From: Luke 5:27-32
The Calling of Matthew
 After this He (Jesus) went out, and saw a tax collector, named Levi, sitting at the tax office; and He said to him, "Follow Me."  And Levi left everything, and rose and followed Him.
 And Levi made Him a great feast in His house; and there was a large company of tax collectors and others sitting at table with them.  And the Pharisees and their scribes murmured against His disciples saying, "Why do you eat and drink with tax collectors and sinners?"  And Jesus answered them, "Those who are well have no need of a physician, but those who are sick;  I have not come to call the righteous, but sinners to repentance."
27-29. Levi, better known as Matthew, responds generously and promptly to the call from Jesus. To celebrate and to show how appreciative he is for his vocation he gives a banquet. This passage of the Gospel shows us that a vocation is something we should be very grateful for and happy about. If we see it only in terms of renunciation and giving things up, and not as a gift from God and something which will enhance us and redound to others' benefit, we can easily become depressed, like the rich young man who, not wanting to give up his possession, went away sad (Luke 18:18). Matthew believes in quite the opposite way, as did the Magi who "when they saw the star rejoiced exceedingly with great joy" (Matthew 2:10) and who gave much more importance to adoring the new-born God than to all the inconveniences involved in travelling to see Him. See also the notes on Matthew 9:9; 9:10-11; 9:12, 9:13; and Mark 2:14; 2:17.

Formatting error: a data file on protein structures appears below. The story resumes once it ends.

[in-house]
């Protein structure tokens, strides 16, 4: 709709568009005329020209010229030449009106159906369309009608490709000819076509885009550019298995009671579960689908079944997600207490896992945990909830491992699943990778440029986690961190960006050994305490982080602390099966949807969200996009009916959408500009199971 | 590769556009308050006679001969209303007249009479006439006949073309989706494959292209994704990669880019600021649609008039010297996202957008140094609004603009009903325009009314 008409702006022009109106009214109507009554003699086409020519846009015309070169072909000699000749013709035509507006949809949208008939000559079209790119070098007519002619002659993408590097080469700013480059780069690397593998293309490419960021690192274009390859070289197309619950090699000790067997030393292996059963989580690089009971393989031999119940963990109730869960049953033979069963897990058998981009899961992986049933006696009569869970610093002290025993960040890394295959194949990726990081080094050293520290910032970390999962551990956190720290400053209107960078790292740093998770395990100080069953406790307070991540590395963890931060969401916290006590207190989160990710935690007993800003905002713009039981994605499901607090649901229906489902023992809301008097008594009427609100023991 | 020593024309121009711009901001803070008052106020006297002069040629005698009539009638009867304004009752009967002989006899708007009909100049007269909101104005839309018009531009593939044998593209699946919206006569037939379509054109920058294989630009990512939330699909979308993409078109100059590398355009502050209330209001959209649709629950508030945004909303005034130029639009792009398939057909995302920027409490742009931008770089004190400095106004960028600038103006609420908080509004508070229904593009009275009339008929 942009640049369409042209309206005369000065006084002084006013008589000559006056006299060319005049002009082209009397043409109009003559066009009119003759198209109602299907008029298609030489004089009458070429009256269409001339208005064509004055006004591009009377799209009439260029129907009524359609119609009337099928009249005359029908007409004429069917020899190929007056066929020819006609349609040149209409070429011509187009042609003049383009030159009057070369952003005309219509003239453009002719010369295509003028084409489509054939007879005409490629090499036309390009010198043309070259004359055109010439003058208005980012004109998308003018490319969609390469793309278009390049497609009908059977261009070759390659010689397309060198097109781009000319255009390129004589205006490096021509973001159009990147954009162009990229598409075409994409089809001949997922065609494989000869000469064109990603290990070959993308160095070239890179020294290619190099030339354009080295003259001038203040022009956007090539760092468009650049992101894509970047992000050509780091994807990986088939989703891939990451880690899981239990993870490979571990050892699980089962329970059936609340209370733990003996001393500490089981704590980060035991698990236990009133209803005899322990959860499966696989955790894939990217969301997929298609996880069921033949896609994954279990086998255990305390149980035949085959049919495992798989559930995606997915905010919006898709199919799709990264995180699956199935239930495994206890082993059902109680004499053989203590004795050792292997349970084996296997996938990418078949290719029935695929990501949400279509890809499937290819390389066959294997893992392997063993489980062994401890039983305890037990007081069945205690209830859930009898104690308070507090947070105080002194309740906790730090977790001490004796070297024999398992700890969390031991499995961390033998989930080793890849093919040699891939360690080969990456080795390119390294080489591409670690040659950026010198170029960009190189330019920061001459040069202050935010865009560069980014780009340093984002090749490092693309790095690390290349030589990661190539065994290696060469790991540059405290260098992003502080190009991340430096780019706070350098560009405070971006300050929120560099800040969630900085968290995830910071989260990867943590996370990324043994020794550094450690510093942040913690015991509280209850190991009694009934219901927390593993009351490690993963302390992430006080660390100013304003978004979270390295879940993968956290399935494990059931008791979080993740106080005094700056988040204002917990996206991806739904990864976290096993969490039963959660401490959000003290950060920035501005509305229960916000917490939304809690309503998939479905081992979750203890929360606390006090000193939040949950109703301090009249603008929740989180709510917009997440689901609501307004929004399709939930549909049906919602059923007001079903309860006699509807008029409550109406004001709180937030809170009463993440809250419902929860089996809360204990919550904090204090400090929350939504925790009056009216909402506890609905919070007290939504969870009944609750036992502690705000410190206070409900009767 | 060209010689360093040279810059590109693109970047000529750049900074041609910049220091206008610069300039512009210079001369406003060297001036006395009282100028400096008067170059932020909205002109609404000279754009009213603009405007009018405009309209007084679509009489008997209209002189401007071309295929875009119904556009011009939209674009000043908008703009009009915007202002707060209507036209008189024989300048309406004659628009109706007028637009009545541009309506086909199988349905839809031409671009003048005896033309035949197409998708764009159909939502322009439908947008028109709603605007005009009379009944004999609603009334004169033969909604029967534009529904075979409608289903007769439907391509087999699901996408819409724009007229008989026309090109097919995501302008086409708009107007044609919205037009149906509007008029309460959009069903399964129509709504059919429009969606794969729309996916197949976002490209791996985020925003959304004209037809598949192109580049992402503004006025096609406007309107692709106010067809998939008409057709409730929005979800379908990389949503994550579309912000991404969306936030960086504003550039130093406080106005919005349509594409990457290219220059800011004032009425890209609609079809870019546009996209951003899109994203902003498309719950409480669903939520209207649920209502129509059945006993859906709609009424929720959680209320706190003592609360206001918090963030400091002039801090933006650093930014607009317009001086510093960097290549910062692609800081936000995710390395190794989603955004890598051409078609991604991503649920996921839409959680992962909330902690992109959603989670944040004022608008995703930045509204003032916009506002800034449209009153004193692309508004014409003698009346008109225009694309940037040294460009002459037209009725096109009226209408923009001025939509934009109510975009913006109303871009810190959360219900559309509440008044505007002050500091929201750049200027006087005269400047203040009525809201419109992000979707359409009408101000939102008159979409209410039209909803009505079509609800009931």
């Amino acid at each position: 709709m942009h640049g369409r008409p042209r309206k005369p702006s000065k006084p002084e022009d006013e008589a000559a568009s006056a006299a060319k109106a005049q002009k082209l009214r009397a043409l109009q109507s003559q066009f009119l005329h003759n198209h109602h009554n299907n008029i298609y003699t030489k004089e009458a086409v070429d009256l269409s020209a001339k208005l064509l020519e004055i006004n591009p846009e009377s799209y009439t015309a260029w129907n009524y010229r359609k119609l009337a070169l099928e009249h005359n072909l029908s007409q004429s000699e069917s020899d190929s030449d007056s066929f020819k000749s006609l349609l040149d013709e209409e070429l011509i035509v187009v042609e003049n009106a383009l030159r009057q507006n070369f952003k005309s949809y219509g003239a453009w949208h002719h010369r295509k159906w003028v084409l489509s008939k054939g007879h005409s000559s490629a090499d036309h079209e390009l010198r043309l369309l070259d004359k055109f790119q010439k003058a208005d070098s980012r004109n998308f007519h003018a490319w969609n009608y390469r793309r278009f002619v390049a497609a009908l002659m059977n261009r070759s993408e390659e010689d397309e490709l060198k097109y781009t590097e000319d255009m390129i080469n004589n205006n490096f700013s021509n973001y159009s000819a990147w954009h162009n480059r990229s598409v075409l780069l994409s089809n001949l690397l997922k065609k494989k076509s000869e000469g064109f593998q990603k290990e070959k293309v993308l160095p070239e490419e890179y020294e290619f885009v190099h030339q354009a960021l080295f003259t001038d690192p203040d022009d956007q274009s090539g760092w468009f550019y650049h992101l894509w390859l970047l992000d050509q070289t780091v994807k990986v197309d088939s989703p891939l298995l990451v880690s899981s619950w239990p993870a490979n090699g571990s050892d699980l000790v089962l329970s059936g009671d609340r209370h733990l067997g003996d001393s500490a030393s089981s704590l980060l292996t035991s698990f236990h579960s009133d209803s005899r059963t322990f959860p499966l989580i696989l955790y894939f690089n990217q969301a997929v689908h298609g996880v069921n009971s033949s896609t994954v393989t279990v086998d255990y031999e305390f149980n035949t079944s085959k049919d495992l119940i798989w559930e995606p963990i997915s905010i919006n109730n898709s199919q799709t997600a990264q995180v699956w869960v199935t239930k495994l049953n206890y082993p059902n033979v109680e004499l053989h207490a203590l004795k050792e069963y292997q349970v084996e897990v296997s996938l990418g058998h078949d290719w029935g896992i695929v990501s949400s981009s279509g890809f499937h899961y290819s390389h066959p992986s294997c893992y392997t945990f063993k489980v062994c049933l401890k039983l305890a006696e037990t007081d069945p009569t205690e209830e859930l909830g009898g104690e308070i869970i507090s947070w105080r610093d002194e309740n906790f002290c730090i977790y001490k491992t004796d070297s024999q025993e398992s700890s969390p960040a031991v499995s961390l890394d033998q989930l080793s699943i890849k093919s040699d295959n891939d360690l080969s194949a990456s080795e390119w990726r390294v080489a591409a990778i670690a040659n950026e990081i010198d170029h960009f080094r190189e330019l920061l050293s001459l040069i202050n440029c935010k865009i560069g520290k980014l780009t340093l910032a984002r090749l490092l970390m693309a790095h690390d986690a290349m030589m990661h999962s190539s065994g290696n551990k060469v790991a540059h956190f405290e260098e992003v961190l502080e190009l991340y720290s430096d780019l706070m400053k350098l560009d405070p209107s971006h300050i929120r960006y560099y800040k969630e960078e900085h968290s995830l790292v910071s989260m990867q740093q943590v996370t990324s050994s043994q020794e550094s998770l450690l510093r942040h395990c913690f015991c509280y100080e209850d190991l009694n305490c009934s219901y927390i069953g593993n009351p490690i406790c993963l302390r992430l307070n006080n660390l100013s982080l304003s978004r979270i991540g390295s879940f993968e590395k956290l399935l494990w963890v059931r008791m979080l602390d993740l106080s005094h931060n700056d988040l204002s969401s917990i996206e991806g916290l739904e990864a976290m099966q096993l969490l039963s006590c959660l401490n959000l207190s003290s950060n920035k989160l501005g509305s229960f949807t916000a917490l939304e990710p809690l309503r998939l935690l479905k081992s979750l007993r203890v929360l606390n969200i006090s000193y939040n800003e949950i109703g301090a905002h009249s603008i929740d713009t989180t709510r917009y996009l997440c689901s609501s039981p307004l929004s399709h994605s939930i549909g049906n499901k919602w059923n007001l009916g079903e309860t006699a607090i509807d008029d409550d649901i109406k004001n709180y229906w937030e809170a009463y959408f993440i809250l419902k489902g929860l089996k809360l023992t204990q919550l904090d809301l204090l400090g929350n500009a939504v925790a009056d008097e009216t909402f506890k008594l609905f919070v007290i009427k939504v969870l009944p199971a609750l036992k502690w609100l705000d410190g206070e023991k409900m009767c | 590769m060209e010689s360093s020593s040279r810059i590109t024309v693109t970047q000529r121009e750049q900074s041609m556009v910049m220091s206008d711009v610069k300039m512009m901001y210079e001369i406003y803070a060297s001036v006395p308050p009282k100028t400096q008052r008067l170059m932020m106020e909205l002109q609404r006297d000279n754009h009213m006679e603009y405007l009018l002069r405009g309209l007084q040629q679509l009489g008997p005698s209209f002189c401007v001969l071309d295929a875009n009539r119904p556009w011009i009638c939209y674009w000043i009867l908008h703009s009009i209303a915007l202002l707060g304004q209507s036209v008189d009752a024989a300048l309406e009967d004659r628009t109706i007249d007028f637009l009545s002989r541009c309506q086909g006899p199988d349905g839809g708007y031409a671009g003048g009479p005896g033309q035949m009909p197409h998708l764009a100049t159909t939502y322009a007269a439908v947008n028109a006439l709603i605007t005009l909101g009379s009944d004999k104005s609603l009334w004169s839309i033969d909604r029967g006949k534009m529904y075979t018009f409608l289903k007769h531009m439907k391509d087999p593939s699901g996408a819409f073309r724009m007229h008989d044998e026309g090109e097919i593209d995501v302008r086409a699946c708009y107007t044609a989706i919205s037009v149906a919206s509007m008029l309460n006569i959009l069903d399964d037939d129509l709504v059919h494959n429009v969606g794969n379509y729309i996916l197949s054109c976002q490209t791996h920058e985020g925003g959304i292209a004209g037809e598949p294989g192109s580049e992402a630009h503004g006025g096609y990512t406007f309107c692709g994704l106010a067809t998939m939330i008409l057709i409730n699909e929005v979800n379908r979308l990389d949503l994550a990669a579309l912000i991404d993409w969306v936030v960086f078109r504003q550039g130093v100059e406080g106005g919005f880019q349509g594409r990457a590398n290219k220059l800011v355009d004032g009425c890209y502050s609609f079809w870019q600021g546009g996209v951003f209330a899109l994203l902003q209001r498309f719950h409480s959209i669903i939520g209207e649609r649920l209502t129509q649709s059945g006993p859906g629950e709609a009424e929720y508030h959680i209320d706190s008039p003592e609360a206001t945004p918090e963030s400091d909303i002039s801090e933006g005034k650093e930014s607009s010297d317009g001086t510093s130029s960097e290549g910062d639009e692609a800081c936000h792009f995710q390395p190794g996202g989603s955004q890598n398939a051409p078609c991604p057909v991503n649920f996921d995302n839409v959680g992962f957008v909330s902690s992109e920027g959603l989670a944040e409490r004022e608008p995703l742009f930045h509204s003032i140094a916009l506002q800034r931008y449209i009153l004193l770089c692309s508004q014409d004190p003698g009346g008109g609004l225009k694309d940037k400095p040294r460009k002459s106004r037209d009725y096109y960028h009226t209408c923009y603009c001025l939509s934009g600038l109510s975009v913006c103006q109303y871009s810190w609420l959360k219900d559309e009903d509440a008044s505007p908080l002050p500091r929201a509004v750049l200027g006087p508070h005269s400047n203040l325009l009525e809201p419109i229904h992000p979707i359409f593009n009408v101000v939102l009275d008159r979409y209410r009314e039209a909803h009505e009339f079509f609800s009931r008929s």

32. Since this is how Jesus operates, the only way we can be saved is by admitting before God, in all simplicity, that we are sinners. "Jesus has no time for calculations, for astuteness, for the cruelty of cold hearts, for attractive but empty beauty. What He likes is the cheerfulness of a young heart, a simple step, a natural voice, clean eyes, attention to His affectionate word of advice. That is how He reigns in the soul" ([St] J. Escriva, "Christ Is Passing By", 181).
Source: "The Navarre Bible: Text and Commentaries". Biblical text taken from the Revised Standard Version and New Vulgate. Commentaries made by members of the Faculty of Theology of the University of Navarre, Spain. Published by Four Courts Press, Kill Lane, Blackrock, Co. Dublin, Ireland. Reprinted with permission from Four Courts Press and Scepter Publishers, the U.S. publisher.